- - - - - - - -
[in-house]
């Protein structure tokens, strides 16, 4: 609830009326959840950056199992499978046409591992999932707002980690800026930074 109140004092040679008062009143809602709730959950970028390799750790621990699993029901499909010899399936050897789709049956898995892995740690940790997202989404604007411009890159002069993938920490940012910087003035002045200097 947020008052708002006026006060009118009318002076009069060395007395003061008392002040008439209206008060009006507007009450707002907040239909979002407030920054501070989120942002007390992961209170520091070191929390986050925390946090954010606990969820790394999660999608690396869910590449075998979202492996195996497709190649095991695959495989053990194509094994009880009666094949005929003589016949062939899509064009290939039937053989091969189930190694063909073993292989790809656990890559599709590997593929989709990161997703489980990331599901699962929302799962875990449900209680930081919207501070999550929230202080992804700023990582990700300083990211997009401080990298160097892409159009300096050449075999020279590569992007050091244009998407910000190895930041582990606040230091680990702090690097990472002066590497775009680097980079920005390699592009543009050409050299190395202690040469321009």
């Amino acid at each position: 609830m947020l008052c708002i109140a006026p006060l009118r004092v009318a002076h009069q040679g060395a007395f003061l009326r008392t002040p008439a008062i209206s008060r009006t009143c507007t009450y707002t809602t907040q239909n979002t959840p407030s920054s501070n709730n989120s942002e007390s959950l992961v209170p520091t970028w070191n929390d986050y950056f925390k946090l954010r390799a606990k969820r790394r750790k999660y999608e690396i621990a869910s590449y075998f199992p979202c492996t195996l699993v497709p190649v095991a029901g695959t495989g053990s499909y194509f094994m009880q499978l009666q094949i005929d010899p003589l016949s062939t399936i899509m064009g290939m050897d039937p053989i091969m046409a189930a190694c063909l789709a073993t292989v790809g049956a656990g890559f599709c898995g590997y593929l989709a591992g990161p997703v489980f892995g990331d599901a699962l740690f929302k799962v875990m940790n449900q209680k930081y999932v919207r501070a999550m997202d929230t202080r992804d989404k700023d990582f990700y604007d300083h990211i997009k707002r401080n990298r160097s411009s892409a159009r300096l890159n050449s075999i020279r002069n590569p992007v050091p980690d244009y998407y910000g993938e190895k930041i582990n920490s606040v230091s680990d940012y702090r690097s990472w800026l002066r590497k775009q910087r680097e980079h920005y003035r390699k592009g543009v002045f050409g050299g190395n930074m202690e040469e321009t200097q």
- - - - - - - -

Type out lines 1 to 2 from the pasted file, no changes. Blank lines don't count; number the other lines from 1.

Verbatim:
[in-house]
């Protein structure tokens, strides 16, 4: 609830009326959840950056199992499978046409591992999932707002980690800026930074 109140004092040679008062009143809602709730959950970028390799750790621990699993029901499909010899399936050897789709049956898995892995740690940790997202989404604007411009890159002069993938920490940012910087003035002045200097 947020008052708002006026006060009118009318002076009069060395007395003061008392002040008439209206008060009006507007009450707002907040239909979002407030920054501070989120942002007390992961209170520091070191929390986050925390946090954010606990969820790394999660999608690396869910590449075998979202492996195996497709190649095991695959495989053990194509094994009880009666094949005929003589016949062939899509064009290939039937053989091969189930190694063909073993292989790809656990890559599709590997593929989709990161997703489980990331599901699962929302799962875990449900209680930081919207501070999550929230202080992804700023990582990700300083990211997009401080990298160097892409159009300096050449075999020279590569992007050091244009998407910000190895930041582990606040230091680990702090690097990472002066590497775009680097980079920005390699592009543009050409050299190395202690040469321009």